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Detection and genetic diversity of Grapevine red blotch-associated virus isolates in table grape accessions in the National Clonal Germplasm Repository in California

Rwahnih, Maher Al, Rowhani, Adib, Golino, Deborah A., Islas, Christina M., Preece, John E., Sudarshana, Mysore R.
Canadian journal of plant pathology 2015 v.37 no.1 pp. 130-135
Vitis vinifera, genetic variation, germplasm, phylogeny, polymerase chain reaction, single-stranded DNA, small fruits, table grapes, viruses, wine grapes, California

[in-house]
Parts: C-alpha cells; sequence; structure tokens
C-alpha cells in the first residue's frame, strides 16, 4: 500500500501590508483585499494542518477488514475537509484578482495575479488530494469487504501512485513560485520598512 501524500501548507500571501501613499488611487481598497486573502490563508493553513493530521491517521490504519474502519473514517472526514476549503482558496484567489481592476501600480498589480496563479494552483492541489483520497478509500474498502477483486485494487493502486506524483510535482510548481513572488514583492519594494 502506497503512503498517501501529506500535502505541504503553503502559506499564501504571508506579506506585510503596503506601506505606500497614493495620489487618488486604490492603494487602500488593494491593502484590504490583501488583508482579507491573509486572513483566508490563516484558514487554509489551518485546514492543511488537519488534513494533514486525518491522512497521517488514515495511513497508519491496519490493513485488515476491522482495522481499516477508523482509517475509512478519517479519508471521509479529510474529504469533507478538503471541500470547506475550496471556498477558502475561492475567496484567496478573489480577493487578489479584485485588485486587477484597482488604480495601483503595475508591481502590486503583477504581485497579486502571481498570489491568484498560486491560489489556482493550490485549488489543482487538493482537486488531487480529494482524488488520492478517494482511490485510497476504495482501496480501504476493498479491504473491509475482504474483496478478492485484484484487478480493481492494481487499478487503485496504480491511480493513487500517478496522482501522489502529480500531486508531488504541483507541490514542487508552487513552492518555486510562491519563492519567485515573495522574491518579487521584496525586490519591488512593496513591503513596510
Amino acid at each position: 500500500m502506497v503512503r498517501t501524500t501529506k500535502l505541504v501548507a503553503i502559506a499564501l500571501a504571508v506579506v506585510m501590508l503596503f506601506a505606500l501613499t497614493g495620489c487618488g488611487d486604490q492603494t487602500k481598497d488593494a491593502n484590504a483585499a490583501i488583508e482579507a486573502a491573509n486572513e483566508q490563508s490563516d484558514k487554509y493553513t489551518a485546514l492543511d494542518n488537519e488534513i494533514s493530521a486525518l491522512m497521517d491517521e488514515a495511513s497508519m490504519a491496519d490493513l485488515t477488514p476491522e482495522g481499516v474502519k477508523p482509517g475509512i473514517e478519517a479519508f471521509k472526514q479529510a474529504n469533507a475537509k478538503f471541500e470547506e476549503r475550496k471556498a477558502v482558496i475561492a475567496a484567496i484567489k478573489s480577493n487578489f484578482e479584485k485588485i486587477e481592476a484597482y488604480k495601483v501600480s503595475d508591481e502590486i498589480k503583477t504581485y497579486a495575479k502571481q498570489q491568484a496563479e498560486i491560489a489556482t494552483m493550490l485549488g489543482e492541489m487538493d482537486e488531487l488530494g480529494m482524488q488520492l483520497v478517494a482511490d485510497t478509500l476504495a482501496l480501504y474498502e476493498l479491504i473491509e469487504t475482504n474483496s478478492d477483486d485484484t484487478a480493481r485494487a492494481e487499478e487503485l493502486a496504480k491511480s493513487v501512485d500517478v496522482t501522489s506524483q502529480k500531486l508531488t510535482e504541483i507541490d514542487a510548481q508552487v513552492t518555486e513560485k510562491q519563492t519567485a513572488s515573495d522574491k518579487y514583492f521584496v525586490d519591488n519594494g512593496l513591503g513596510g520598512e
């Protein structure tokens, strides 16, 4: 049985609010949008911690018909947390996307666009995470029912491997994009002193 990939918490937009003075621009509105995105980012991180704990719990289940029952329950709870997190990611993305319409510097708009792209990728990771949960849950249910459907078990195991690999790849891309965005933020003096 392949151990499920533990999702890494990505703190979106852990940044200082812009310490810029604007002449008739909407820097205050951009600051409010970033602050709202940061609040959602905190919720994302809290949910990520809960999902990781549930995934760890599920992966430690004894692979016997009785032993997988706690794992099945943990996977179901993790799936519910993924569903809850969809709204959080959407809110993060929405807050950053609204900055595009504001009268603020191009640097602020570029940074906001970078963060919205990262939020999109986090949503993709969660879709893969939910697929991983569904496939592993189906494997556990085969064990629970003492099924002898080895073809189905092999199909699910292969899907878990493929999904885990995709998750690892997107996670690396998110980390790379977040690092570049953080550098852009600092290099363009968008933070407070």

Grapevine red blotch-associated virus (GRBaV) is a recently discovered ssDNA virus that is widespread in wine grapes in California. We investigated whether GRBaV infection was present in 156 table grape accessions of Vitis vinifera that included 53 accessions exhibiting leafroll-like symptoms and 81 accessions from diverse geographic origins. Cane samples were collected during the dormant season in 2012 and analysed for GRBaV infection by PCR. A total of 73 accessions showed presence of GRBaV and these included raisin and table grape accessions with black, green and red berries. A 557 bp amplicon obtained by PCR was purified and sequenced, and the phylogenetic relationship among GRBaV isolates was examined by the maximum likelihood method. The maximum genetic variability among the isolates was only 8% and they belonged to two clades. Although it is not yet known if GRBaV is present outside of North America, 54 accessions from sources originating outside of North America tested positive for the virus.